The efficacy of history and physical exam for diagnosis
Purpose: This literature review looks to analyze the reliability of physical exams, along with signs and symptoms when determining the diagnosis. Methods: To answer this question a literature review was performed looking at the reliability of the Lachman test, the S3 heart sound, and the Alvarado score for aiding in determining the diagnosis Results: The Lachman test was good for ruling in ACL disruption with a specificity from (0.91- 0.97) and poorly for ruling out ACL disruption with a sensitivity ranging from (0.70-0.87) The presence of an S3 heart sound is a highly specific test for the presence of heart failure with a specificity ranging from 0.88(18) to 0.99(9) and a patient with an S3 there is an LR of 11 that the patient is experiencing heart failure. In terms of diagnostic accuracy, the Alvarado score cut of a point off 5 was excellent for ruling out appendicitis with sensitivities reaching 99% overall with each subgroup being 96% men, 99% woman, and 99% in children. Conclusion: It was not shown that physical exam findings along with clinical suspicion cannot replace advanced imaging testing and specific blood work testing. Physical exam findings for clinical suspicion should remain in standard practice when examining patients and should be considered before ordering multiple tests as physical exams can provide a lot of information before the testing results come back.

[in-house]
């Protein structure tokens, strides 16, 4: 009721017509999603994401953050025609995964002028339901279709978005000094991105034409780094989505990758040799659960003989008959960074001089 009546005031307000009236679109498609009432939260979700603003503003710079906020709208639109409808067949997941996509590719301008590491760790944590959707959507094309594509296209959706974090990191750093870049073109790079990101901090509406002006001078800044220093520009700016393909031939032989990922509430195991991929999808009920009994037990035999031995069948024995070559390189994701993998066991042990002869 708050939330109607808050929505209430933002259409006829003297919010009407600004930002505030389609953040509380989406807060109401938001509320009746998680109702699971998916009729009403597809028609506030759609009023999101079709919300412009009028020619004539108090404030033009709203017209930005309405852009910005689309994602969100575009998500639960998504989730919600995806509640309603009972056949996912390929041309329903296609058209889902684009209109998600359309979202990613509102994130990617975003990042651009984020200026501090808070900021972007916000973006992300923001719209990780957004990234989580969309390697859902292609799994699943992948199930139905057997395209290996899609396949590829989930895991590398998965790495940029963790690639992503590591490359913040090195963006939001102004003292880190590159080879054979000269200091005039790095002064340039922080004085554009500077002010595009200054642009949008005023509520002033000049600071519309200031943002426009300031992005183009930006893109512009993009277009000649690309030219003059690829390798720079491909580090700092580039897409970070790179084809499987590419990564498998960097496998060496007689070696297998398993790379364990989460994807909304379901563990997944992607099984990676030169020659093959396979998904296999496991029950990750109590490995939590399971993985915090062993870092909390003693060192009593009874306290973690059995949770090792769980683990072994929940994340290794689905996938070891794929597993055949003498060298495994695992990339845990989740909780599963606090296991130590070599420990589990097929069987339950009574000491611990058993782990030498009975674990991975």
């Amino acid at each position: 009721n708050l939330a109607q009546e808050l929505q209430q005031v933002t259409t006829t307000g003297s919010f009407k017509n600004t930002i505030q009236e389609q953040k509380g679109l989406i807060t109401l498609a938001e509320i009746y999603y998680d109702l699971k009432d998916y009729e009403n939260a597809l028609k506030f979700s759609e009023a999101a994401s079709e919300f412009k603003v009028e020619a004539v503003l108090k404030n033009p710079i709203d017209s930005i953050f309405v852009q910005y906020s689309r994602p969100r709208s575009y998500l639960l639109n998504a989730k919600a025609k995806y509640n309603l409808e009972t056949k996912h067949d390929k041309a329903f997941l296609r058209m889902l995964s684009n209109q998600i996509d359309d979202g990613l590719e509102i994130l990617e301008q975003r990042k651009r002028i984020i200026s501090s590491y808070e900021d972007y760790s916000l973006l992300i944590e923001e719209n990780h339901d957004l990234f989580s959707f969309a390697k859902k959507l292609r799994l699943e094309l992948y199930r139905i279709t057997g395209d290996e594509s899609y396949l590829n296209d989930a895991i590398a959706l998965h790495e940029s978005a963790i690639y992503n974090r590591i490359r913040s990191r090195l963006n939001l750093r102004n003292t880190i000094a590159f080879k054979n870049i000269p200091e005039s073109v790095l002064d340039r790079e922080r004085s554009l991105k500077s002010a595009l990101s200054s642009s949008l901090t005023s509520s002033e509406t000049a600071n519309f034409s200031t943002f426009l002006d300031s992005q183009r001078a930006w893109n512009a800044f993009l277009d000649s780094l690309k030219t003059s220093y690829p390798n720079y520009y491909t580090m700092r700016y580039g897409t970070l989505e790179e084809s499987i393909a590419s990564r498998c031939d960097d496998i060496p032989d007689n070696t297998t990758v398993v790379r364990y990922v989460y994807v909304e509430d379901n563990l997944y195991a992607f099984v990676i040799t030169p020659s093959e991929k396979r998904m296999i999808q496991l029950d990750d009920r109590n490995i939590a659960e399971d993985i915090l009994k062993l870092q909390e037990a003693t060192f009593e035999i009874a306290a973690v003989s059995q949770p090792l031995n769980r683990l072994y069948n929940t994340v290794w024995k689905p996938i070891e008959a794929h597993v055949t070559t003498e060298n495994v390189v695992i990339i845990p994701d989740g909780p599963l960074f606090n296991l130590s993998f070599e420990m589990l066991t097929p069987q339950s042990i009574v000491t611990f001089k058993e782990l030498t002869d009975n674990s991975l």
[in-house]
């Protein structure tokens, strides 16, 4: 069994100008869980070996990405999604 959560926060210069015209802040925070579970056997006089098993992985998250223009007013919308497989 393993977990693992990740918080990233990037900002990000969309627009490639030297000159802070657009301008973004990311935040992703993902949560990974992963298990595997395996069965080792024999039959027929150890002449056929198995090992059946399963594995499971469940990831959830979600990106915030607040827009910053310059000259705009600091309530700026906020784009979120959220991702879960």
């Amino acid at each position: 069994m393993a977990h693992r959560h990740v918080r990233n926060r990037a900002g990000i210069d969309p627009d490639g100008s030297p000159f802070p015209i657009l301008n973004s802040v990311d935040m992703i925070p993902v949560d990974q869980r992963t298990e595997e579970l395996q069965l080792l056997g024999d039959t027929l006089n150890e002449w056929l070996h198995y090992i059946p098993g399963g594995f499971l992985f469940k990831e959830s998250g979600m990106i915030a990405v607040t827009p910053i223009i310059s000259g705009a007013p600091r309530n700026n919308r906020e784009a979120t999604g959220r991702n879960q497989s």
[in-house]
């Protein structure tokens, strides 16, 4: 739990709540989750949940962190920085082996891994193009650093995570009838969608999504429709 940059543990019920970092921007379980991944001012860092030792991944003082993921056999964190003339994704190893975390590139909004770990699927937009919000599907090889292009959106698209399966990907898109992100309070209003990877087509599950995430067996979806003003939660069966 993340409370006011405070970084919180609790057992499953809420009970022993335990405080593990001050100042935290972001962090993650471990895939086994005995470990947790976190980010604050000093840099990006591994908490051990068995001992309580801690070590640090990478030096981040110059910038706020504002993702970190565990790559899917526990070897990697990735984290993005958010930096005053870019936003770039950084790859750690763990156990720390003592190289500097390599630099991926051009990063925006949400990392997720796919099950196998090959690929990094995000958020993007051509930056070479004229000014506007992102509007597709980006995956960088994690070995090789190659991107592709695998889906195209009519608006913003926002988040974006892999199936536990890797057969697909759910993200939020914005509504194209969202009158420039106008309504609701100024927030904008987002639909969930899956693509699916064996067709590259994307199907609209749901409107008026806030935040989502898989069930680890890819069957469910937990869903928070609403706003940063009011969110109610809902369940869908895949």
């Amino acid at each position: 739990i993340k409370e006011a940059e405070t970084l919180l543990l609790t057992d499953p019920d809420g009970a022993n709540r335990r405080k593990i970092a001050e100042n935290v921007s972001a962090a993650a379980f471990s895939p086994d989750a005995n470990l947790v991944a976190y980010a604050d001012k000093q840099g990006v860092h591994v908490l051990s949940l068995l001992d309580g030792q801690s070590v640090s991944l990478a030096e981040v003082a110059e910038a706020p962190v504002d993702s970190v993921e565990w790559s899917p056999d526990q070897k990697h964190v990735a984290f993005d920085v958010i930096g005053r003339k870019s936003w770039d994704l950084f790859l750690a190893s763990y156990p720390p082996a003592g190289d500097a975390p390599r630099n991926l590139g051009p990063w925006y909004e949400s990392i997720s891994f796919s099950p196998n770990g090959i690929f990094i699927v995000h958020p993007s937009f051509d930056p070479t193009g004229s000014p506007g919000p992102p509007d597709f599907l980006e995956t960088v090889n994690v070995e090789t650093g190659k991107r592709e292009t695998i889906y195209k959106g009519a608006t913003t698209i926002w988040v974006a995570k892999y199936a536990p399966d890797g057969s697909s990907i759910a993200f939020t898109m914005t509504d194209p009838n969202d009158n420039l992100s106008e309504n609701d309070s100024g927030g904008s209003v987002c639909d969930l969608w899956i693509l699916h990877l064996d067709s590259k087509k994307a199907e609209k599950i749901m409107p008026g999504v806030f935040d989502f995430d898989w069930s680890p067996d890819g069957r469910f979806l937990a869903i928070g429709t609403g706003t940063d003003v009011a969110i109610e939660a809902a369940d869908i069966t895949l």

Physical exams, Diagnosis